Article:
Oswego, NY – "The Power of SUNY."
"We can and should be an economic engine, if not the economic engine for New York," says Chancellor Nancy Zimpher.
Zimpher says each year, the SUNY system creates hundreds of thousands of talented graduates, creating jobs and attracting more than a billion of dollars in federal funds.
Zimpher says Albany needs to relinquish some power to give SUNY campuses the autonomy they need to drive innovation and job-creation in their communities.
"We are talking with governor-elect staff about the role we can play in revitalization," she says.
"That's what the year holds at 30,000 feet and on the ground: We are going to move this economic recovery dial."
Zimpher says the strategic plan was hammered out by thousands of people, from students to campus presidents, across the system's 64 campuses, and addresses the state's biggest challenges.
"What are we going to do to be more innovative and job producing? What are we going to do to help the health-care industry really serve high need populations? What are we going to do to reduce our energy consumption and create renewable energy? What are we going to do about student dropouts of our education system and get people back to school and back to work? So with 64 campuses in 62 counties, we can do this, and that's our plan," she says.
But, she says, state regulations serve to restrict the campuses from generating the revenue they need to move ahead, while Albany keeps cutting their budgets.
Last January, with Governor David Paterson's support, SUNY tried to shake off some of Albany's control.
Paterson included SUNY's "Empowerment Act" proposal in his executive budget.
Zimpher describes the proposal as "a three-legged stool" of greater autonomy in tuition policy, procurement and public-private partnerships.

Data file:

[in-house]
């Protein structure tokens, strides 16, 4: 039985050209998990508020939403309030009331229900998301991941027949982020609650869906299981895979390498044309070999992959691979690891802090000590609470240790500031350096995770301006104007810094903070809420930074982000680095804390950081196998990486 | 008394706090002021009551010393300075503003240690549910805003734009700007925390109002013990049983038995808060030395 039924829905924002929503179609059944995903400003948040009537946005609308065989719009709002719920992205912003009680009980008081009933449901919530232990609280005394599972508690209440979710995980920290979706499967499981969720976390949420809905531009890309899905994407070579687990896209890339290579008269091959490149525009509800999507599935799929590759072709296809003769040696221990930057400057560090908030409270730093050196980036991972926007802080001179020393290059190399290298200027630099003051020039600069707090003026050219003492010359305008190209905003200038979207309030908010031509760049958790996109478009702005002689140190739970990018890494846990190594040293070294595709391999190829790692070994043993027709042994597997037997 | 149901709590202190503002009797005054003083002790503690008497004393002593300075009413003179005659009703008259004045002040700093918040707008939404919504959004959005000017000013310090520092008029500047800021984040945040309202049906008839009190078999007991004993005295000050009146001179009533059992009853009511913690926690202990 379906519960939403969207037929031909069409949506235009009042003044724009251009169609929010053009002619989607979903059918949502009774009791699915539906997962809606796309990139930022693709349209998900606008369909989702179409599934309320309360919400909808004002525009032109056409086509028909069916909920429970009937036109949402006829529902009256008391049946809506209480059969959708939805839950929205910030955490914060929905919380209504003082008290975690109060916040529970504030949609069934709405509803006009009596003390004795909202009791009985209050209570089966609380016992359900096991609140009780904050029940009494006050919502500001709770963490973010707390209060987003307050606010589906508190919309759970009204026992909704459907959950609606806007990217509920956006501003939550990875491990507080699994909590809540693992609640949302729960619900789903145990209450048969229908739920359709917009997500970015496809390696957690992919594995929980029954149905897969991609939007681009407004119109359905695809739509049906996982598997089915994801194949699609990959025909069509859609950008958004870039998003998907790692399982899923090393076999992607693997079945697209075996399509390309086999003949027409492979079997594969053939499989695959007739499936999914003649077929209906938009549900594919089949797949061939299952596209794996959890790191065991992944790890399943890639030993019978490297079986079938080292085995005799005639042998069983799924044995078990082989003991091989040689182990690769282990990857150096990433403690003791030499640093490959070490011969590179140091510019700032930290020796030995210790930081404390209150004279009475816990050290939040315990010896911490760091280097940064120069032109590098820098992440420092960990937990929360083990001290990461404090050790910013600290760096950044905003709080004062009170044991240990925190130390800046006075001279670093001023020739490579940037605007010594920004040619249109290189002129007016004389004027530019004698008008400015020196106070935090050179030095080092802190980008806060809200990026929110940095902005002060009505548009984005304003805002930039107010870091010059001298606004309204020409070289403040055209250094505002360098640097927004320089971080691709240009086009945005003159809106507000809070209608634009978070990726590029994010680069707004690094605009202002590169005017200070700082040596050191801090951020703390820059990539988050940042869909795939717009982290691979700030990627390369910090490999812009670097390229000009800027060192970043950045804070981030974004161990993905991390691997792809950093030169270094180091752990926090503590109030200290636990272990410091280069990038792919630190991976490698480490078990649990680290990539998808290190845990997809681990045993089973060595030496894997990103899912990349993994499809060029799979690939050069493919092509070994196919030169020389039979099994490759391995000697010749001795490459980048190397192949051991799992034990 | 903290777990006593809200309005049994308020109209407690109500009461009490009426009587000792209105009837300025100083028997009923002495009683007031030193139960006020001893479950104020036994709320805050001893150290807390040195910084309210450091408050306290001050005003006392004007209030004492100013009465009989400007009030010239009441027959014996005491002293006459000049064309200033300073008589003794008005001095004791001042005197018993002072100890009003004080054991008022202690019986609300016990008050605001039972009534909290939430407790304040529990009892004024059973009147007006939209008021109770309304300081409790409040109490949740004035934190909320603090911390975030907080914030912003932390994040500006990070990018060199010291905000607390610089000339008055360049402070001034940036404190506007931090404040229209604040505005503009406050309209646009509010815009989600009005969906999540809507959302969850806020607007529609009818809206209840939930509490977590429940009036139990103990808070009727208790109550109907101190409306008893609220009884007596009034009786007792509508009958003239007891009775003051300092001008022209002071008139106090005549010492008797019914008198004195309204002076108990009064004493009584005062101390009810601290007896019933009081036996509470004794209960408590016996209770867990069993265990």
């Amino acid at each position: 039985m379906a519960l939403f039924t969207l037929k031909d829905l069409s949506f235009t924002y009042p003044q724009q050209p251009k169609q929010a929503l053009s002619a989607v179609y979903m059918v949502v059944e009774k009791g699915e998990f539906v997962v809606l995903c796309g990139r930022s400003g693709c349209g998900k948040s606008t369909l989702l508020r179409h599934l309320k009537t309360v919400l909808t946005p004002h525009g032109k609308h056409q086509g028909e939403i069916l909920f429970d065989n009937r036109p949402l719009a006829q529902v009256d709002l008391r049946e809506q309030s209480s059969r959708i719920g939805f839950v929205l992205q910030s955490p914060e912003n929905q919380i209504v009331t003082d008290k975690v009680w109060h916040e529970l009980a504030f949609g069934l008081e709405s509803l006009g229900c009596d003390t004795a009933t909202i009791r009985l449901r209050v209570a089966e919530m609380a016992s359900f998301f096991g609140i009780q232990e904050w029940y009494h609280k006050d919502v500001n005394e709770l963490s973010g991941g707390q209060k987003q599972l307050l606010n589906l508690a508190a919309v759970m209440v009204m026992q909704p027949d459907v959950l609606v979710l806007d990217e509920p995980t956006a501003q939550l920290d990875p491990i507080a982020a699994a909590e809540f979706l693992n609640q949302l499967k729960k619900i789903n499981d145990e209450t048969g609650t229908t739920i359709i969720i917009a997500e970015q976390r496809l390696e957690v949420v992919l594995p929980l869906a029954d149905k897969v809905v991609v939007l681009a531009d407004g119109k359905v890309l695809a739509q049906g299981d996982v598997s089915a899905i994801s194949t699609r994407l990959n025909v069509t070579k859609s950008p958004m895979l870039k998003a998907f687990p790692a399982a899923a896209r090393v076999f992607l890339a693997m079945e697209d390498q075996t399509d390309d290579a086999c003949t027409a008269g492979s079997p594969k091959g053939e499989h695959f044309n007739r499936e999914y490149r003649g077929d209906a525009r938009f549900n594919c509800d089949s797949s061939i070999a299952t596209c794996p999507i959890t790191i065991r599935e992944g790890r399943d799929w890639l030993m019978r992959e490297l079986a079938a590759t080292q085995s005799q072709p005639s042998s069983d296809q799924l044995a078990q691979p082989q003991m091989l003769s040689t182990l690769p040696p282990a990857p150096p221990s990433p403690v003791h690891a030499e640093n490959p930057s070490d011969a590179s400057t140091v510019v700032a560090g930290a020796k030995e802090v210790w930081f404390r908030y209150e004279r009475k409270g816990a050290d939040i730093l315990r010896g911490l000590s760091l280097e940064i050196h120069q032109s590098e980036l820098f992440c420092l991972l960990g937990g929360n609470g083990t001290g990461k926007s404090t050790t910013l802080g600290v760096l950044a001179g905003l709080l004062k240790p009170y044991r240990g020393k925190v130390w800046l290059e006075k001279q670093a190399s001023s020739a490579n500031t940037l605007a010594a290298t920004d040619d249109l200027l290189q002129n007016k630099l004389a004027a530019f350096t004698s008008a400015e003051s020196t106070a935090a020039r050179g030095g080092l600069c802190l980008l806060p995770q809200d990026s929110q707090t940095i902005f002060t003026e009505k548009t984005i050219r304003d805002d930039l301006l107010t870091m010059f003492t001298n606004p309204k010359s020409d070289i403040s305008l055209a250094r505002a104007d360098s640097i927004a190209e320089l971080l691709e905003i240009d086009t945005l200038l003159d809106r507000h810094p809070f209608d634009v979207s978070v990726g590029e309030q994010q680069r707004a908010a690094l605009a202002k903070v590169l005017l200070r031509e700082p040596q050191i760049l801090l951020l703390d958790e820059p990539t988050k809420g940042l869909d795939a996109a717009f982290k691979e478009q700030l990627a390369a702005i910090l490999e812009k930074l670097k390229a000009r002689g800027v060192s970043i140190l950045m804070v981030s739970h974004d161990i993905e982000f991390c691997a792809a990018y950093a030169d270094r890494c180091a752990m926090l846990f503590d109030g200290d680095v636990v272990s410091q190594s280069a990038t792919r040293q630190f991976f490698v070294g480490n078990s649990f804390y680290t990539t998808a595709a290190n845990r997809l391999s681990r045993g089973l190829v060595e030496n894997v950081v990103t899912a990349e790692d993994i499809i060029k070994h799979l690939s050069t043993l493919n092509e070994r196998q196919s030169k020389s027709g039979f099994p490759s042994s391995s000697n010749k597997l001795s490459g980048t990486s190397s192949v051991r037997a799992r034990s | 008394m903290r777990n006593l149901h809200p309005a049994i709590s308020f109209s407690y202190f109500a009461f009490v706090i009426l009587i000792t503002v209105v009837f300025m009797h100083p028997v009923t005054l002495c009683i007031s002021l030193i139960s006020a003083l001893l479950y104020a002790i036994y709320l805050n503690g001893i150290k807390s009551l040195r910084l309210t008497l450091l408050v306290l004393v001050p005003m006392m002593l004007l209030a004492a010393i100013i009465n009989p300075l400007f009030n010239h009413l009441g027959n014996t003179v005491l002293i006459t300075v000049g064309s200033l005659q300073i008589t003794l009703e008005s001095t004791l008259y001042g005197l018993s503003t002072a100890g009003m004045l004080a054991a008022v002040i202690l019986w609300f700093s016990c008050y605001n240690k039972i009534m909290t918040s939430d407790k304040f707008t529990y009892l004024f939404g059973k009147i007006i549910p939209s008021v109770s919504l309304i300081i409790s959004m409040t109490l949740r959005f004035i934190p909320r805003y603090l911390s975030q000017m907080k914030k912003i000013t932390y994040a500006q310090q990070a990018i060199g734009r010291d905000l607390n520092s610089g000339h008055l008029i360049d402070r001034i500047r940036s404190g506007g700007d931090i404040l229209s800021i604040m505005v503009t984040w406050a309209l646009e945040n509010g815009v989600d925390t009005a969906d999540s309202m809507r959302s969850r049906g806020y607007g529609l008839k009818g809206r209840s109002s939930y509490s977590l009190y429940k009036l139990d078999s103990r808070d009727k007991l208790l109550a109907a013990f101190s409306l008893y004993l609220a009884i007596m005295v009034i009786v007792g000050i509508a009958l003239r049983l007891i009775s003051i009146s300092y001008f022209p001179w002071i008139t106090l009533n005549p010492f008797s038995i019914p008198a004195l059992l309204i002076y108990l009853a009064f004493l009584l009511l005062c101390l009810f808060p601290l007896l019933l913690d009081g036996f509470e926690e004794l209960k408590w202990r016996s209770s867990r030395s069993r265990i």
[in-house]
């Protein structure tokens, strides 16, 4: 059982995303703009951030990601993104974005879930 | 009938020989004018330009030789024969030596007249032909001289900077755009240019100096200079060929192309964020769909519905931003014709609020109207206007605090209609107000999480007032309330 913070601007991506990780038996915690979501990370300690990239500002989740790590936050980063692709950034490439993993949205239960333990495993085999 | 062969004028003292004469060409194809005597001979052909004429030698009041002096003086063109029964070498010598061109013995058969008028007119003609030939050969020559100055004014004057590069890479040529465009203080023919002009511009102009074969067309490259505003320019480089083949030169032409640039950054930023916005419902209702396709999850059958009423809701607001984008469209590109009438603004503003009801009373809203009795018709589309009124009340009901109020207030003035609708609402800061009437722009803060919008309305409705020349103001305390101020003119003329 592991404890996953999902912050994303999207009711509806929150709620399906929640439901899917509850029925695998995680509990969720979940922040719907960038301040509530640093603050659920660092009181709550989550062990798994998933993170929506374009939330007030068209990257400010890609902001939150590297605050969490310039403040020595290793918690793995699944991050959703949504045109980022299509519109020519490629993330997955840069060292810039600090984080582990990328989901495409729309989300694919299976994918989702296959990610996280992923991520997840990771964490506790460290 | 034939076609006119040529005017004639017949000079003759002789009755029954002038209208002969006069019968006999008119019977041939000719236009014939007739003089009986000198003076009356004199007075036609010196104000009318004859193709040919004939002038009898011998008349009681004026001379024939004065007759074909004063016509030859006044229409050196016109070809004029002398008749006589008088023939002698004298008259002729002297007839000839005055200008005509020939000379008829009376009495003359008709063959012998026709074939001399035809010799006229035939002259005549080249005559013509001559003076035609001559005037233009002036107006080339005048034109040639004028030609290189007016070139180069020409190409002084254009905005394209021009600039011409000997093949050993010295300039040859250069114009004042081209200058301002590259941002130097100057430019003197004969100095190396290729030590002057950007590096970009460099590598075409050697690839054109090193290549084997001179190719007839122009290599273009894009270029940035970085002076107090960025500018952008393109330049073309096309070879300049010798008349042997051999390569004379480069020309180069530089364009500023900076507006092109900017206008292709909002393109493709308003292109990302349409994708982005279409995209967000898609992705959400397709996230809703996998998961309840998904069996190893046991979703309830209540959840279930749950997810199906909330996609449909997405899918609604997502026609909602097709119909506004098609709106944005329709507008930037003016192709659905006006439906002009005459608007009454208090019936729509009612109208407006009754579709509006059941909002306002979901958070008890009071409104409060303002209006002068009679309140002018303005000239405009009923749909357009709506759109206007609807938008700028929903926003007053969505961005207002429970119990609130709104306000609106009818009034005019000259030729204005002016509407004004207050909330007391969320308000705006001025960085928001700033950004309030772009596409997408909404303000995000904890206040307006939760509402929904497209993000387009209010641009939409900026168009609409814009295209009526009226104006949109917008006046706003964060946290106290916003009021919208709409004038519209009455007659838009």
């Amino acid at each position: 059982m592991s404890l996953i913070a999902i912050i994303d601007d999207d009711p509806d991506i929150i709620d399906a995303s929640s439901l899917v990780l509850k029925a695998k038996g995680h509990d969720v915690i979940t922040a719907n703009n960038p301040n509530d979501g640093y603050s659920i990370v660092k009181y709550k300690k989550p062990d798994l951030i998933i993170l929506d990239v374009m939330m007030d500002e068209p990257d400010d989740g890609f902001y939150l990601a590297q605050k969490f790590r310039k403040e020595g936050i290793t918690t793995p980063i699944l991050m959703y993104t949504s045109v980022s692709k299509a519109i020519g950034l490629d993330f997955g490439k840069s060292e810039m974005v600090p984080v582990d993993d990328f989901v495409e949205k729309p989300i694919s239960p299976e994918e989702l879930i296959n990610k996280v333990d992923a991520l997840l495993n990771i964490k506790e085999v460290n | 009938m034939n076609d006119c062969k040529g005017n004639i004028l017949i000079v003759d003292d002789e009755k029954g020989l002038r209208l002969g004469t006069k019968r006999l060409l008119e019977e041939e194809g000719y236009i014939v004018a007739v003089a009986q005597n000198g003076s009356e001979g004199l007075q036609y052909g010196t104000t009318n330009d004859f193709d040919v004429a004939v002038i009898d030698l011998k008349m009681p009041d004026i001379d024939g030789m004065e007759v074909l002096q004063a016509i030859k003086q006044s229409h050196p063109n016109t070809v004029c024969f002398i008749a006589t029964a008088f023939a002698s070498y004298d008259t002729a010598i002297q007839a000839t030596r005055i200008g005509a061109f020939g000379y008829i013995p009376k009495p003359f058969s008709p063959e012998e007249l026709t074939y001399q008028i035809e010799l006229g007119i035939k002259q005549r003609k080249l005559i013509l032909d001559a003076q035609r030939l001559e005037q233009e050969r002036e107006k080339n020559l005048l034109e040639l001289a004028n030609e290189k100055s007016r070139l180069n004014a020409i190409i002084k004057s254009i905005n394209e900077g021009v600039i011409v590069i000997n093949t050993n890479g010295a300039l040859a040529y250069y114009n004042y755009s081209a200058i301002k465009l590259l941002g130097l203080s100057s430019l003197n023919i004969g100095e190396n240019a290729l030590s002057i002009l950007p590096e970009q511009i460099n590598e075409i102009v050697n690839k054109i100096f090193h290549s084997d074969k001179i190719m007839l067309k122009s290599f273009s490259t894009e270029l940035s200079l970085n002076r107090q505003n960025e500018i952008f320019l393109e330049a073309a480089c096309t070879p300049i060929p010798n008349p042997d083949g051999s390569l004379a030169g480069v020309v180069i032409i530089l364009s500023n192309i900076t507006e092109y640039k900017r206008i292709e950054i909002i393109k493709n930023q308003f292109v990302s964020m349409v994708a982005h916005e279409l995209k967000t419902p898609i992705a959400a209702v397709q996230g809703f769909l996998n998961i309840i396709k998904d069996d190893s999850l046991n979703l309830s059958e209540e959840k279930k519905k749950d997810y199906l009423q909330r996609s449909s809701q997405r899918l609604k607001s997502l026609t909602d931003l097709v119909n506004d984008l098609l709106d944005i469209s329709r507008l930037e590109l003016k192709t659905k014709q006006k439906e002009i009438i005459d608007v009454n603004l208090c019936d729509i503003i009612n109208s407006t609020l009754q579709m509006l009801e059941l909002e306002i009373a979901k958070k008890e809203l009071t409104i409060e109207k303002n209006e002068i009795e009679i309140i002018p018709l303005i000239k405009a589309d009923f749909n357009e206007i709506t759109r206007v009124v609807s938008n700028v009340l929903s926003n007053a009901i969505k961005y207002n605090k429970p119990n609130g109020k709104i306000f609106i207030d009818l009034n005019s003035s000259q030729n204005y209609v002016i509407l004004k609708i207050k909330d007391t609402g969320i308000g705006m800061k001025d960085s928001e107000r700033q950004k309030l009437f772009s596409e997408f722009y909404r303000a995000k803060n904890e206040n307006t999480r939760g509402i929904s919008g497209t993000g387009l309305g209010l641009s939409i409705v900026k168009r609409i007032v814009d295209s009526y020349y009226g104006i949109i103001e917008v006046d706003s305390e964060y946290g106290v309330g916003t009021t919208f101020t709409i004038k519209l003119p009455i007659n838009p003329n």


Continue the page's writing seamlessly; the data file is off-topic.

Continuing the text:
But lawmakers who took eights months to pass a budget also weren't so quick to release the reins.
In addition to union concerns, legislators and their constituents weren't necessarily willing to take SUNY campuses' word not to hike tuition every year, raising fears of risking access for low-income students.
Zimpher says educational access is of the highest priority, but that completion is a priority too. She says SUNY campuses have to deal with budget cuts that compromise their ability to deliver the courses students need to complete their degrees.
She argues that planned, predictable tuition hikes based on actual system needs are preferable to the "spikes" Albany handles delivers.
"In tuition allocations in New York, somebody last year coined the phrase that they are done perfectly wrong'," Zimpher says. "Tuitions are raised when people can least afford it in economic hardship."
When that happens "every four to five years," Zimpher says it's done in a crisis mode where the money goes into the state treasury.
On the other hand, she says, times of economic growth bring nothing extra to SUNY campuses. "We'd like to make the process more reliable," she says.
Zimpher says SUNY tuition is and will remain a very good deal.
"Our tuition right now is $4970 for a year," Zimpher says. "This is below any national average."
She believes the system can work with legislators to make full use of federal Tuition Assistance Program (TAP) aid to preserve accessibility.
You can read or flip through "Power of SUNY" report here:
The Power of SUNY